A number of years ago, when Kirkby was participating in what became the Gay Lesbian Bisexual Trans Two Spirit and Queer Community Centre of Ottawa, Inc, he declared his paper would never call it anything more than the ‘Gay and Lesbian Centre’ or the ‘Queer Centre,’–to mention the rest of us would be ‘absurd.’
Disclosure: Kirkby and his paper criticized me when I was briefly Chair of the Community Centre and stated it should focus on the most marginal of our communities—trans people and bisexual people.
It has long been recognized that HIV/AIDS follows marginalization like a guided missile and that, by definition, those who are most at risk for HIV/AIDS are the most marginalized in our society.
The AIDS Committee of Ottawa has declared that transsexual women are at the highest risk for HIV/AIDS.
Subjective Measures of Marginalization
The subjective measures of marginalization are difficult to point to because they are subjective, yet it is hard to ignore the simple fact that each objective measure either maintains and magnifies the stigma of being trans or tracks its terrible effect.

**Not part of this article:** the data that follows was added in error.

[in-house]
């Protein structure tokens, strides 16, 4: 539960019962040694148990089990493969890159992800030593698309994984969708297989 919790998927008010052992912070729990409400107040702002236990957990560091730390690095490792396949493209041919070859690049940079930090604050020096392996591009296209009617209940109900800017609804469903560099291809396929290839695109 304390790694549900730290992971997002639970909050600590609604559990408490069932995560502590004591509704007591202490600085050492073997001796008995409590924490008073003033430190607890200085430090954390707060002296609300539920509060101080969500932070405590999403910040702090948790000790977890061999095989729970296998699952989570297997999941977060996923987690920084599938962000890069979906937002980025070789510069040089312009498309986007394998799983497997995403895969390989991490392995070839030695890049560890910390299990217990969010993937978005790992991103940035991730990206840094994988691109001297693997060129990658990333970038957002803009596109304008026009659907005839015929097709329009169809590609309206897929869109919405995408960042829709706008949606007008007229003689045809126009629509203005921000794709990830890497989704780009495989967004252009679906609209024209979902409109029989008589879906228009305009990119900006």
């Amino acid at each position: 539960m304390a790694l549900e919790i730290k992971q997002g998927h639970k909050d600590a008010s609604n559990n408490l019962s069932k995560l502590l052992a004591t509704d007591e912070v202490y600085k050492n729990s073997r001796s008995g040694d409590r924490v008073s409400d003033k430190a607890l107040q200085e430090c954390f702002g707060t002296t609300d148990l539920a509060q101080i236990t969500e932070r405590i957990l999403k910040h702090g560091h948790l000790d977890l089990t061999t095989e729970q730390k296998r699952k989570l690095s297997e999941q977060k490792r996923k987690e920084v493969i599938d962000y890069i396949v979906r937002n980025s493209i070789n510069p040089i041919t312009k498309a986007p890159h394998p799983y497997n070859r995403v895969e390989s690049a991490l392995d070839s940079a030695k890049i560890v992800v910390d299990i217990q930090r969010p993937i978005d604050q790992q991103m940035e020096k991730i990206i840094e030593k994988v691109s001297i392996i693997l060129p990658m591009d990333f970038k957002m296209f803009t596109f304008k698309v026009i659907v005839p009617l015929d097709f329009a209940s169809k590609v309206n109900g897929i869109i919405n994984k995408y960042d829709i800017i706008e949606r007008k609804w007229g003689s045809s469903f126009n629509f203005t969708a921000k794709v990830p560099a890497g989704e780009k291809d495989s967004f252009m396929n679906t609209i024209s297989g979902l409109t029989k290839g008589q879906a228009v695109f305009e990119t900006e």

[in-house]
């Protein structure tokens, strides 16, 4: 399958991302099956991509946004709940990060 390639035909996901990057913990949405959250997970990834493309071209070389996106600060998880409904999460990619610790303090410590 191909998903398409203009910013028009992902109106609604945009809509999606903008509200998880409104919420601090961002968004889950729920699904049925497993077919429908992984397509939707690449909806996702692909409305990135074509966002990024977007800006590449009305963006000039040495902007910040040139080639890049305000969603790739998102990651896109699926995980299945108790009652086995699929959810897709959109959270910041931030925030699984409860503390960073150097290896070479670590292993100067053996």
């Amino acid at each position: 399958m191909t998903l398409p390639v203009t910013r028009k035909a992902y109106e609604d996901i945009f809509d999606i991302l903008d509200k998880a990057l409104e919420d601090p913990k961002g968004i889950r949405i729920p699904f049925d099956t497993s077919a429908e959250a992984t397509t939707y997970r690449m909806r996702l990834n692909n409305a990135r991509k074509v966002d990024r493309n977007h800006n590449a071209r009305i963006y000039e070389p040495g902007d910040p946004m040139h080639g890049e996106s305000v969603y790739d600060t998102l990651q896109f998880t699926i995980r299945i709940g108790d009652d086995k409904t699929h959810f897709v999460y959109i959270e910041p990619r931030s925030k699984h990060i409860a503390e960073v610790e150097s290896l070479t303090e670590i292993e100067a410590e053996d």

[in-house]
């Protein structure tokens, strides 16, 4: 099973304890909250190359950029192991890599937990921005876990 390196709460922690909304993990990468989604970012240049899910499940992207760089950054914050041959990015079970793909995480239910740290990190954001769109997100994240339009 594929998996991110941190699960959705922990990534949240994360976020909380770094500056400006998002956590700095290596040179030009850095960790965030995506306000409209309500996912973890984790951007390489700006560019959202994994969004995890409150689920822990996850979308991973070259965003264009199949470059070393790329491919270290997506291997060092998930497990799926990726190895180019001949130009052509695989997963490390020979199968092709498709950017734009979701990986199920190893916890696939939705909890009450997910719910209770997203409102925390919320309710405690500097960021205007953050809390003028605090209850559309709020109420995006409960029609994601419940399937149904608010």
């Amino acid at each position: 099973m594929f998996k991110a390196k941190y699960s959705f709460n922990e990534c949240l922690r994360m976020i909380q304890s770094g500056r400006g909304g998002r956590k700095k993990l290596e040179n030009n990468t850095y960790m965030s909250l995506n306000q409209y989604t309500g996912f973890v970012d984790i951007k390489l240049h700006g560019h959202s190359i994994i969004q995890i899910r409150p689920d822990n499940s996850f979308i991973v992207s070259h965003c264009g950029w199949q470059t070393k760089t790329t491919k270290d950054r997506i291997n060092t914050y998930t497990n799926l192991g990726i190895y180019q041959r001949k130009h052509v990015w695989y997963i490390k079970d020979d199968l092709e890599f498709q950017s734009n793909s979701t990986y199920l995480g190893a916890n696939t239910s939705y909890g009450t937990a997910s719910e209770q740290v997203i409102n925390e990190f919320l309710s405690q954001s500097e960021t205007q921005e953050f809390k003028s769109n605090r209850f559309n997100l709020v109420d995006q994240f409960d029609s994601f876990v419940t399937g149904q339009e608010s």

I can, however, think of three questions, at least, that crystallize this:
How can I point to the law—either human rights or hate—and say “I am included along with women, people of colour and gay and lesbian people” when I am not?
How can I point to the “Village” in Ottawa and say “I am included along with gay and lesbian people” when its main proponent excludes me?
If I knew nothing about PTS other than what I read in Capital Xtra—few other media carry any mention of PTS—would I go to it for help when it is described as “Ottawa’s gay and lesbian social service agency”?
Maybe none of this is important, clearly not to some—and maybe I should just accept I will never be part of the mainstream and always a sort of second class gay or lesbian person.
I, however, cannot.
And I look for help to all, including gay and lesbian people, in bringing about change in both the law and society as so many trans people helped in changing the law to recognize gay and lesbian people.
Disclosure: I worked for Canadians for Equal Marriage—and I didn’t once say “trans,” “transgendered” or “transsexual” when I was working.